Yet a stronger recognition of these different actors and a greater reliance on local/national NGOs during the pandemic has not led to meaningful change in the system. Commitments made in the Grand Bargain to provide more direct funding to local and national NGOs have largely not been met as Figure 5 demonstrates. The proportion of direct funding to local and national actors remained low between 2018 and 2021. It peaked at 3% in 2020, as COVID-19 increased the reliance of international actors on local capacities, and fell to a low of 1.2% in 2021.

Figure 5: Proportion of direct funding to national and local actors compared with other organisation types, 2018–2021

While more funding reaches local and national NGOs indirectly via international organisations — as shown in Figure 6 — this remains both limited and hard to assess due to lack of accurate records. Available data indicates that indirect funding followed a similar pattern to direct funding, with a peak during the COVID-19 pandemic and a decrease in the following year.

Figure 6: Total direct and indirect funding to national and local NGOs, 2018–2021

Coupled with slow progress on sharing resources with local actors, meaningful shifts in decision-making and power structures were also lacking. Only 27% of surveyed humanitarian practitioners thought the extent of local and national NGO power sharing in decision-making forums was ‘good’ or ‘excellent.’

Figure 7 provides a view of the estimated financial need per person in different crises and the extent to which the system reached that target. While recognising the cost of reaching crisis affected populations in different countries will vary (based upon level of need, access, market conditions and the way agencies make these estimations), we can see that the system also varied in its ability to meet those costs in different contexts.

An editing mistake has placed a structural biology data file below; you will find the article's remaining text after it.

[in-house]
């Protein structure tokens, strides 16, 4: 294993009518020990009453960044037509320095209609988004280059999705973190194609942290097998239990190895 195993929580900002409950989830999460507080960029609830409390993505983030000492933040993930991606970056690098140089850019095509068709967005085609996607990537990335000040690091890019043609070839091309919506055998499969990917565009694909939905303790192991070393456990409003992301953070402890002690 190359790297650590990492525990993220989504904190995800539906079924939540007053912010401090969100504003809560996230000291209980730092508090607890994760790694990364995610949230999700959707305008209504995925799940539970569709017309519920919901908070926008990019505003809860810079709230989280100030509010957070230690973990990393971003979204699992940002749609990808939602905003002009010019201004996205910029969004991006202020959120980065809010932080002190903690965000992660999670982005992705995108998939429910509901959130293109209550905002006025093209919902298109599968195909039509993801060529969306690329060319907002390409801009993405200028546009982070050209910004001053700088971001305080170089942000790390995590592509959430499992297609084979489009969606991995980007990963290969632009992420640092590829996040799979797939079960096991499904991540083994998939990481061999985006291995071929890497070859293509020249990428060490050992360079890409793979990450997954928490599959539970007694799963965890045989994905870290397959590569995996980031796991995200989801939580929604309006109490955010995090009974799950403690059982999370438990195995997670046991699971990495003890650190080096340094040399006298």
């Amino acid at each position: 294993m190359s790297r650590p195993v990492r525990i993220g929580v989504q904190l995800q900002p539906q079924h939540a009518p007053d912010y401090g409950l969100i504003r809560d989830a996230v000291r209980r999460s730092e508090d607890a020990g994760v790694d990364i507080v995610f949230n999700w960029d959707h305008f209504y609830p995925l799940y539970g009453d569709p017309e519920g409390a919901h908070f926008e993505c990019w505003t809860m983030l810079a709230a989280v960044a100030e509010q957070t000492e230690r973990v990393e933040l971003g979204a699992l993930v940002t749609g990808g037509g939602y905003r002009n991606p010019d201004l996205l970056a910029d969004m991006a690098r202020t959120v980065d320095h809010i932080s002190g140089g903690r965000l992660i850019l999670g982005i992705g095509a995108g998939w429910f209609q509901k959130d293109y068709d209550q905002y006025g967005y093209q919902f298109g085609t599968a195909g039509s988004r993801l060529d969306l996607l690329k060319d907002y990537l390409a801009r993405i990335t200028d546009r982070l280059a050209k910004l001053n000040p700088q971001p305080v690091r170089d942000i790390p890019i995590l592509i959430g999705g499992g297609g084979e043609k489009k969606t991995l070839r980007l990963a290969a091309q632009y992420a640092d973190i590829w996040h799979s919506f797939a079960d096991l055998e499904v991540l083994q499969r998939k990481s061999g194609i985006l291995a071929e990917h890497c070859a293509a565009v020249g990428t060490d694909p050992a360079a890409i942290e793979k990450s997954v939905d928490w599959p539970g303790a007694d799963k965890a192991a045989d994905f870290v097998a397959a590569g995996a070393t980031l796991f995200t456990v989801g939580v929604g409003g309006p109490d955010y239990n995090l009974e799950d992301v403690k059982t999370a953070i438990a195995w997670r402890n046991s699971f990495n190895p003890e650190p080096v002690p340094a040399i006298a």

Figure 7: Requirements per person targeted and funding per person reached in UN-coordinated appeals by country, 2021

Yet this chart gives us only financial values and does not tell us how effectively people’s needs were covered in reality and whether the type of aid provided was actually what people needed and wanted. For those questions, we need to understand the perspectives of those people. Our survey of crisis-affected populations revealed that gaps in need and satisfaction remained despite receiving some aid. While 56% of respondents said they were satisfied with the quality of aid:

  • just 34% thought aid met their most pressing needs
  • only 40% thought the aid they received was enough
  • just 36% thought aid reached the people who needed it the most.

These figures clearly indicate that from the experience of crisis affected people, the system has significant room for improvement.

The State of the Humanitarian System 2022 looks at the period from January 2018 to December 2021, as well as drawing comparisons with our previous editions to take a 15-year long view. It assesses the size, shape and performance of the humanitarian system against key criteria over time. It is independent and based on evidence from frontline practitioners, crisis-affected populations, academics, policy-makers and donors. It draws on a mixture of qualitative and quantitative data from primary and secondary sources, including evaluation syntheses, quantitative reviews, surveys, interviews and focus group discussions, and longitudinal analysis of our unique 12-year dataset. Feedback and research outputs from affected populations form a significant part of the report.

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A global network dedicated to strengthening humanitarian action through evaluation and learning https://www.alnap.org/25-timeline